This blog is a transcribed excerpt from a live Q&A in our Facebook group INFJ/INFP Development, hence written in spoken language.
Question: Two weeks ago, you answered the question of mine in Q&A where you said that being of service to others, is not an unhealthy value to have, as long as it's not to the detriment of oneself. The problem for me is that I recognize that I always prioritize others' needs over my own, especially when it comes to my children, ages three and six. I recognize my needs, and I'm getting better at recognizing them earlier on, thanks to being aware of my Inner Children. The problem is that when I think of meeting my needs, I also see how this will affect others, as meeting my needs usually takes a long time and it tends to clash with the needs of my family. I always end up valuing their needs more than my own which keeps me from taking the time I so desperately need. Even though I have very supporting and understanding husband, and I can understand rationally that to be the kind of a mother they need, I need to take care of myself, there's something inside of me that just isn't buying it. I really do believe that their needs are worth more than mine. So my question is, from which part of me do you think this is coming from? Is it the wounds of my inner 10 year old again? If so, how can I parent her through this? And is there any way I can evaluate in a more “thinker” way, whose needs are actually more important so that I can truly feel like I'm making the right decision?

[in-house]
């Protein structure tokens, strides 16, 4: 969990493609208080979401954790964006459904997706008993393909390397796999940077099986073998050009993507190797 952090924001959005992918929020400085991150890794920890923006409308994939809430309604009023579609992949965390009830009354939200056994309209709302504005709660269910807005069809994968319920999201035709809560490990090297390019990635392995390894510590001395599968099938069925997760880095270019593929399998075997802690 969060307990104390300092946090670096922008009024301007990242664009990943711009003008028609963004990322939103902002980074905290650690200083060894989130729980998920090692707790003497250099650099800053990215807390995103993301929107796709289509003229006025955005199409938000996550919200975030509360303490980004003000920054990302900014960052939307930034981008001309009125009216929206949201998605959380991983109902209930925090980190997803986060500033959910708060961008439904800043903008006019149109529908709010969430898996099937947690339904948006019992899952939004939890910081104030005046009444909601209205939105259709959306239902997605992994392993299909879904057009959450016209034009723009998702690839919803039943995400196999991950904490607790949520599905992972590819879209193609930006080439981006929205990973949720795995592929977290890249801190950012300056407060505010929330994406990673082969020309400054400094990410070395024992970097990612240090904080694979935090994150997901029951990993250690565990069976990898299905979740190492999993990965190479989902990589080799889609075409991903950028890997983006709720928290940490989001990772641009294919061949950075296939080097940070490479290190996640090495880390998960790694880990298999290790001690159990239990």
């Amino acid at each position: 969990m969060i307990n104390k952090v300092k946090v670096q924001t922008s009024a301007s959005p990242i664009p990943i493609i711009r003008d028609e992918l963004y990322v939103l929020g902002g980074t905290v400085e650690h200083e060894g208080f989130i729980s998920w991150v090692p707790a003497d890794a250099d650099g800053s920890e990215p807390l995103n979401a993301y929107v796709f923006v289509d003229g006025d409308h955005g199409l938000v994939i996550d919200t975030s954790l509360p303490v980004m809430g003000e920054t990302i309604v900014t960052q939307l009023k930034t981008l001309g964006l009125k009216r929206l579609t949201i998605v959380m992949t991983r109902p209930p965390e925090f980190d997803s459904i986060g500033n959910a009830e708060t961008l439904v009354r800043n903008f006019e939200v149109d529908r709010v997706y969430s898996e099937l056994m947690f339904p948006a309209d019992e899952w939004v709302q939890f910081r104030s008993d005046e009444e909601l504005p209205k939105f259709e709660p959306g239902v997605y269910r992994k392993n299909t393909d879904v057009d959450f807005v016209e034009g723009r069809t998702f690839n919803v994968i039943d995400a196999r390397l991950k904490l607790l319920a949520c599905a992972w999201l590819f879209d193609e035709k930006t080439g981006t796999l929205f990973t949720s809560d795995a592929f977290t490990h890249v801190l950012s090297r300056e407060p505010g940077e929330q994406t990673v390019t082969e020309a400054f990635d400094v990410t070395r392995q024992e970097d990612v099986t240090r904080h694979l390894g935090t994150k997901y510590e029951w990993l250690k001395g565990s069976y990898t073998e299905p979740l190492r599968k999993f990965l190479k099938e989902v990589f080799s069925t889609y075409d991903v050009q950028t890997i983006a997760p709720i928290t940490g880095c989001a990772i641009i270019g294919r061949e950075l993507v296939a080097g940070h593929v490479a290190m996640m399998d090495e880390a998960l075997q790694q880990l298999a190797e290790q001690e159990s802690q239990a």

You may have a fundamental belief that you are not as important as others. That is not unusual for people in general, especially people who have experienced traumatic conditions or traumatic experiences.
There's a possibility that you may have in your imprint period, interpreted that you're not as important as everybody else, the thing about it is that you are as important as everybody else, everybody is equally as important. And if you have children who can't feed themselves, then obviously you need to attend to those children and feed them because that's as a parent, that's the role that you took on when you had the children.
Another part that may have made you believe that you are not as important as other people is if you've had a traumatizing experience as a child that you interpreted to mean that that is actually the case. Now, there is a there is a possibility that there actually is a part of you that believes that you are not as important as the other people in your life. And if that's the case, then we can look at the situation and start moving on. But learn how to how to talk to that part of you, because it's very likely that it is one of your inner children that is having this challenge. How you start unraveling it is you begin to you have conversations between the two separate Inner Children. Both INFJ’s and INFP’s have a thinker Inner Child, they also have a sensor Inner Child. So since you're an INFP, your thinker, Inner Child will be your inner three year old.